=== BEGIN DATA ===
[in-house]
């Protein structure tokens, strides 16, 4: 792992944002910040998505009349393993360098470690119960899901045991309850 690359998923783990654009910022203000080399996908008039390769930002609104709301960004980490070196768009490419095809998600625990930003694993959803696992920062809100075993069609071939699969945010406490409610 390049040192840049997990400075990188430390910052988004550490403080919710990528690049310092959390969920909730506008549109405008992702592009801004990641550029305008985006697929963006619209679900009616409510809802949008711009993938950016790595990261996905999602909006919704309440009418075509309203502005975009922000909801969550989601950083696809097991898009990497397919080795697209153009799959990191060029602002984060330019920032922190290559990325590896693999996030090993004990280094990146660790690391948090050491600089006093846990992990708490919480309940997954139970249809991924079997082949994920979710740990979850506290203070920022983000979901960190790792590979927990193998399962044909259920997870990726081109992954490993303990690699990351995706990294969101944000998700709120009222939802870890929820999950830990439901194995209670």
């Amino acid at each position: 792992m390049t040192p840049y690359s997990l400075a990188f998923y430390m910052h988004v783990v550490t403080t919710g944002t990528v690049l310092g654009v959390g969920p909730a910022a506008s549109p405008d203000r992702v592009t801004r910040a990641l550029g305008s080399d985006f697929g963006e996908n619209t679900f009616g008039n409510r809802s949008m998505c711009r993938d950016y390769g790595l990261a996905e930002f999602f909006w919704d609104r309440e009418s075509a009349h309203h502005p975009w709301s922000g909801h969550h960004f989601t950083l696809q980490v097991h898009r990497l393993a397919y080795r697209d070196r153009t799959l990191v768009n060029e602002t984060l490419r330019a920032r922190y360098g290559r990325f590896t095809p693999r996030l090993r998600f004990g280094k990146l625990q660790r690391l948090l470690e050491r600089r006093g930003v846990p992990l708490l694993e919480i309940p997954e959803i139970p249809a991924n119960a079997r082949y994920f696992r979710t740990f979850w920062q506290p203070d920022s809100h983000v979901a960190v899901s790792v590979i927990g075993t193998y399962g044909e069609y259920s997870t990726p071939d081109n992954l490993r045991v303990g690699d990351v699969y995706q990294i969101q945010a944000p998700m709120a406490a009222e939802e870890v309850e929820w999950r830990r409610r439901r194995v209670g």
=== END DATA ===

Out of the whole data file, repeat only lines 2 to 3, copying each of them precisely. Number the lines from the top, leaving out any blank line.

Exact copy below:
């Protein structure tokens, strides 16, 4: 792992944002910040998505009349393993360098470690119960899901045991309850 690359998923783990654009910022203000080399996908008039390769930002609104709301960004980490070196768009490419095809998600625990930003694993959803696992920062809100075993069609071939699969945010406490409610 390049040192840049997990400075990188430390910052988004550490403080919710990528690049310092959390969920909730506008549109405008992702592009801004990641550029305008985006697929963006619209679900009616409510809802949008711009993938950016790595990261996905999602909006919704309440009418075509309203502005975009922000909801969550989601950083696809097991898009990497397919080795697209153009799959990191060029602002984060330019920032922190290559990325590896693999996030090993004990280094990146660790690391948090050491600089006093846990992990708490919480309940997954139970249809991924079997082949994920979710740990979850506290203070920022983000979901960190790792590979927990193998399962044909259920997870990726081109992954490993303990690699990351995706990294969101944000998700709120009222939802870890929820999950830990439901194995209670």
């Amino acid at each position: 792992m390049t040192p840049y690359s997990l400075a990188f998923y430390m910052h988004v783990v550490t403080t919710g944002t990528v690049l310092g654009v959390g969920p909730a910022a506008s549109p405008d203000r992702v592009t801004r910040a990641l550029g305008s080399d985006f697929g963006e996908n619209t679900f009616g008039n409510r809802s949008m998505c711009r993938d950016y390769g790595l990261a996905e930002f999602f909006w919704d609104r309440e009418s075509a009349h309203h502005p975009w709301s922000g909801h969550h960004f989601t950083l696809q980490v097991h898009r990497l393993a397919y080795r697209d070196r153009t799959l990191v768009n060029e602002t984060l490419r330019a920032r922190y360098g290559r990325f590896t095809p693999r996030l090993r998600f004990g280094k990146l625990q660790r690391l948090l470690e050491r600089r006093g930003v846990p992990l708490l694993e919480i309940p997954e959803i139970p249809a991924n119960a079997r082949y994920f696992r979710t740990f979850w920062q506290p203070d920022s809100h983000v979901a960190v899901s790792v590979i927990g075993t193998y399962g044909e069609y259920s997870t990726p071939d081109n992954l490993r045991v303990g690699d990351v699969y995706q990294i969101q945010a944000p998700m709120a406490a009222e939802e870890v309850e929820w999950r830990r409610r439901r194995v209670g």